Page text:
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variables can be determined keeping the others ﬁxed. The diﬀerential is then a partial diﬀerential. The partial diﬀerential of f (x, y, z) with respect x is denoted ∂f , ∂x y,z the subscript y, z indicating that the variables y and z are kept constant. The second partial diﬀerential with respect to x is written ∂2f ∂x2 .

y,z

The subscripts are often omitted when it is obvious which variables are held ﬁxed. The partial diﬀerential of (∂f /∂x) need not be with respect to x; it can be with respect to one of the other variables, say y, keeping x and z constant. It is written ∂2f . ∂x∂y

8.1 Functions of two variables The formal deﬁnition of the partial derivative of a function f (x, y) with respect to x with y constant is analogous to equation 2.3 for a function of one variable. ∂f ∂x =

y

f (x + ∂x, y) − f (x, y) , ∂x

(8.1)

where ∂x is the limit of a very small change in x as that change tends to zero. A similar equation holds for the partial derivative with respect to y with x constant and the inﬁnitessimal change df in the function f when both x and y change, by dx and dy respectively, is df = ∂f ∂x dx +

y

∂f ∂y

dy.

x

(8.2)

The last equation can be used to derive an identity which is often useful when dealing with functions of two variables. If we put df = 0 (f=const) the equation reduces ∂f ∂f dx = − dy, ∂x y ∂y x and hence ∂f ∂x

y

∂x ∂y

=−

f

∂f ∂y

.

x

(8.3)

1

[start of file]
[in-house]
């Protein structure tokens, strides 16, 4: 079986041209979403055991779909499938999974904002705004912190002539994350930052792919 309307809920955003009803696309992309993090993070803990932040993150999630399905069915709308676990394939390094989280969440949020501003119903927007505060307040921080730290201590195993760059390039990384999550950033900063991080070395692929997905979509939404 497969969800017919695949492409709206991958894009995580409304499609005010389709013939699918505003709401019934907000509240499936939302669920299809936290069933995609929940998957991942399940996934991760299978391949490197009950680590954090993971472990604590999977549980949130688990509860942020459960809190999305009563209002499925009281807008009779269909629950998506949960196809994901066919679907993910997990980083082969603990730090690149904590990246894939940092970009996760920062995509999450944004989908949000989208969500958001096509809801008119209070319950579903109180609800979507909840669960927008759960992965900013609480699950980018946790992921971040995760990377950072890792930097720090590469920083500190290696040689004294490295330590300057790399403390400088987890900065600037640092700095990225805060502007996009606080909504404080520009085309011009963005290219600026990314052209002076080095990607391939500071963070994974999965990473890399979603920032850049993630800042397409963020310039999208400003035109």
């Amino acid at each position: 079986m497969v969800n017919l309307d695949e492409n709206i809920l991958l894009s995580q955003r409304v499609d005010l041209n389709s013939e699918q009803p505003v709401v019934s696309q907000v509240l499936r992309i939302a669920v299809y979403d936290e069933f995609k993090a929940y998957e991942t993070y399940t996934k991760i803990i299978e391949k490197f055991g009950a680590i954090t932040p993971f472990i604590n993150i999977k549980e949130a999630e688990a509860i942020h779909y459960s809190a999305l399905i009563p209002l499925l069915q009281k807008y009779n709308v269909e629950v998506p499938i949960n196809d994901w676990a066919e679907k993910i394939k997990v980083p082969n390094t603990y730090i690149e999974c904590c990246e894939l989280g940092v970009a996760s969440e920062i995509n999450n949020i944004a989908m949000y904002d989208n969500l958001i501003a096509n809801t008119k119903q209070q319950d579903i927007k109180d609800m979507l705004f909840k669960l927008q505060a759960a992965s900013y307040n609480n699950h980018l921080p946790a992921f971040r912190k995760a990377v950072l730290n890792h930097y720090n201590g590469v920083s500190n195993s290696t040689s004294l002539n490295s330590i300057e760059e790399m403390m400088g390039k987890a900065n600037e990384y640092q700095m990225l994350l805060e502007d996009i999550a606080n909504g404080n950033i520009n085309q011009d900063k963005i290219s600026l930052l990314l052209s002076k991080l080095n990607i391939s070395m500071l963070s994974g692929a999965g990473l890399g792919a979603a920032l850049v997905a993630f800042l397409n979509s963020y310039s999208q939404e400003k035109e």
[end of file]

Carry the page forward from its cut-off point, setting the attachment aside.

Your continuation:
Expressing x as a function of f . the solution to the quadratic equation x2 + 2xy + y 2 − f = 0 is 2x = −2y ± 4y 2 − 4(y 2 − f ).For the smooth functions usually met in physics. ∂f ∂y = 1/ x ∂y ∂f . ∂y∂x Show this to be true for the function f = (x + y)3 − x2 . z) with respect to one of the variables are now evaluated keeping the other two constant and for completeness two subscripts are needed on the derivative.4) y f Example 8. 4f Problem 8.1 For well-behaved functions. although for ﬁrst diﬀerentials it is easy to see that there is no ambiguity. Verify the answer by expressing x as a function of f and y and determining (∂x/∂y)f directly. and functions of three variables are more often encountered in real situations than functions of two. 2 .4 to deduce (∂x/∂y)f .2 Functions of three variables Space is three-dimensional.1 Determine (∂f /∂x)y and (∂f /∂y)x for the function f (x. The partial diﬀerentials of a function f (x. ∂f ∂x Hence = 2x + 2y. or x = −y ± from which (∂x/∂y)f = −1. y.4 (∂x/∂y)f = −1. ∂2f ∂x∂y = ∂2f . y) = (x + y)2 and use equation 8. Solution (x + y)2 = x2 + 2xy + y 2 . x (8. 8. which have no singularities where the function is double-valued. x and equation 8. (2x + 2y) and from equation 8. y ∂f ∂y = 2x + 2y.3 can be written in its usual form ∂f ∂x ∂x ∂y ∂y ∂f = −1. x ∂y ∂f = x 1 .